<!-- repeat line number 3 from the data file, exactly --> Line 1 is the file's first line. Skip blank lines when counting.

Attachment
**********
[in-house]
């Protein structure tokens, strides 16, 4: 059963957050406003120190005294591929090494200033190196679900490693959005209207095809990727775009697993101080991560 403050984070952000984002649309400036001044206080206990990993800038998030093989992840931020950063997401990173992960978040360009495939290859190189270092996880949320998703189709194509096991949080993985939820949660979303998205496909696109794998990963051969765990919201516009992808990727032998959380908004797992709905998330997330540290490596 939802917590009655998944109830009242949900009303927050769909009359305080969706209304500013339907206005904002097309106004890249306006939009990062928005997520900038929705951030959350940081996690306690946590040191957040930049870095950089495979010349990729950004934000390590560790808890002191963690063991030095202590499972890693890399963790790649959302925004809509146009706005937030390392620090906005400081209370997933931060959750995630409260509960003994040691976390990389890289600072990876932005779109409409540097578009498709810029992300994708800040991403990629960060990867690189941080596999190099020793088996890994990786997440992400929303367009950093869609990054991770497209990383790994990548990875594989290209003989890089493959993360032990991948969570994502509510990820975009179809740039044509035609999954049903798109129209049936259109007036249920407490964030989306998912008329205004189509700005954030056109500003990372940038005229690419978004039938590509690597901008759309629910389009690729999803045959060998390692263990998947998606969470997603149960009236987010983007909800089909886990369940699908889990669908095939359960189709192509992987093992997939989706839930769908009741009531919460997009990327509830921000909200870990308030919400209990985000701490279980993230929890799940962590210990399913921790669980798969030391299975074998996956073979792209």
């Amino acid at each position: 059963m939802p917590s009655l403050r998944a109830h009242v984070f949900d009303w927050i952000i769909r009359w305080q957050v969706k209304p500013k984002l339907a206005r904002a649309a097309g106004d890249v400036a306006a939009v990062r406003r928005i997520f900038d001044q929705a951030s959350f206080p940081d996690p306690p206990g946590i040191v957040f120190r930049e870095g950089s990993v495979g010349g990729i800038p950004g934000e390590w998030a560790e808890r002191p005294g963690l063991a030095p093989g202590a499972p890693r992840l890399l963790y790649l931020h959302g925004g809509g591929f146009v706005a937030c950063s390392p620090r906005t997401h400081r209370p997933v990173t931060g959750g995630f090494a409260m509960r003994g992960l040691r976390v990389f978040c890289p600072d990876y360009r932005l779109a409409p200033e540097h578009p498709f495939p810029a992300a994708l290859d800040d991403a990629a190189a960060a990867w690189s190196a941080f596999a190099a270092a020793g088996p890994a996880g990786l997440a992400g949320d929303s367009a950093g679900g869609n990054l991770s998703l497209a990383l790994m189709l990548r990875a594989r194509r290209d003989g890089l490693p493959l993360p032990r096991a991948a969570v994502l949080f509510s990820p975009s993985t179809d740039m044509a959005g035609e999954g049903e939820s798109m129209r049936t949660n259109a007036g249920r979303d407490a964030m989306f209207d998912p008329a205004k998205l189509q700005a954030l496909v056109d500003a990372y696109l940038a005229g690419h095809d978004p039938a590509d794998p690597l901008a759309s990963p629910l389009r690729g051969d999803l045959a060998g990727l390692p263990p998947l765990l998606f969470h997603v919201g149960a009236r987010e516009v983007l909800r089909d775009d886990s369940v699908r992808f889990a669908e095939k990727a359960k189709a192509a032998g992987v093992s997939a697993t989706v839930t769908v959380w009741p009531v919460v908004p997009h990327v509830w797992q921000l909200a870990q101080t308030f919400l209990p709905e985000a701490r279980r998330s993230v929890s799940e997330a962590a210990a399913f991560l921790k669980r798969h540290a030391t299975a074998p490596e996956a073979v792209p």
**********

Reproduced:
């Amino acid at each position: 059963m939802p917590s009655l403050r998944a109830h009242v984070f949900d009303w927050i952000i769909r009359w305080q957050v969706k209304p500013k984002l339907a206005r904002a649309a097309g106004d890249v400036a306006a939009v990062r406003r928005i997520f900038d001044q929705a951030s959350f206080p940081d996690p306690p206990g946590i040191v957040f120190r930049e870095g950089s990993v495979g010349g990729i800038p950004g934000e390590w998030a560790e808890r002191p005294g963690l063991a030095p093989g202590a499972p890693r992840l890399l963790y790649l931020h959302g925004g809509g591929f146009v706005a937030c950063s390392p620090r906005t997401h400081r209370p997933v990173t931060g959750g995630f090494a409260m509960r003994g992960l040691r976390v990389f978040c890289p600072d990876y360009r932005l779109a409409p200033e540097h578009p498709f495939p810029a992300a994708l290859d800040d991403a990629a190189a960060a990867w690189s190196a941080f596999a190099a270092a020793g088996p890994a996880g990786l997440a992400g949320d929303s367009a950093g679900g869609n990054l991770s998703l497209a990383l790994m189709l990548r990875a594989r194509r290209d003989g890089l490693p493959l993360p032990r096991a991948a969570v994502l949080f509510s990820p975009s993985t179809d740039m044509a959005g035609e999954g049903e939820s798109m129209r049936t949660n259109a007036g249920r979303d407490a964030m989306f209207d998912p008329a205004k998205l189509q700005a954030l496909v056109d500003a990372y696109l940038a005229g690419h095809d978004p039938a590509d794998p690597l901008a759309s990963p629910l389009r690729g051969d999803l045959a060998g990727l390692p263990p998947l765990l998606f969470h997603v919201g149960a009236r987010e516009v983007l909800r089909d775009d886990s369940v699908r992808f889990a669908e095939k990727a359960k189709a192509a032998g992987v093992s997939a697993t989706v839930t769908v959380w009741p009531v919460v908004p997009h990327v509830w797992q921000l909200a870990q101080t308030f919400l209990p709905e985000a701490r279980r998330s993230v929890s799940e997330a962590a210990a399913f991560l921790k669980r798969h540290a030391t299975a074998p490596e996956a073979v792209p």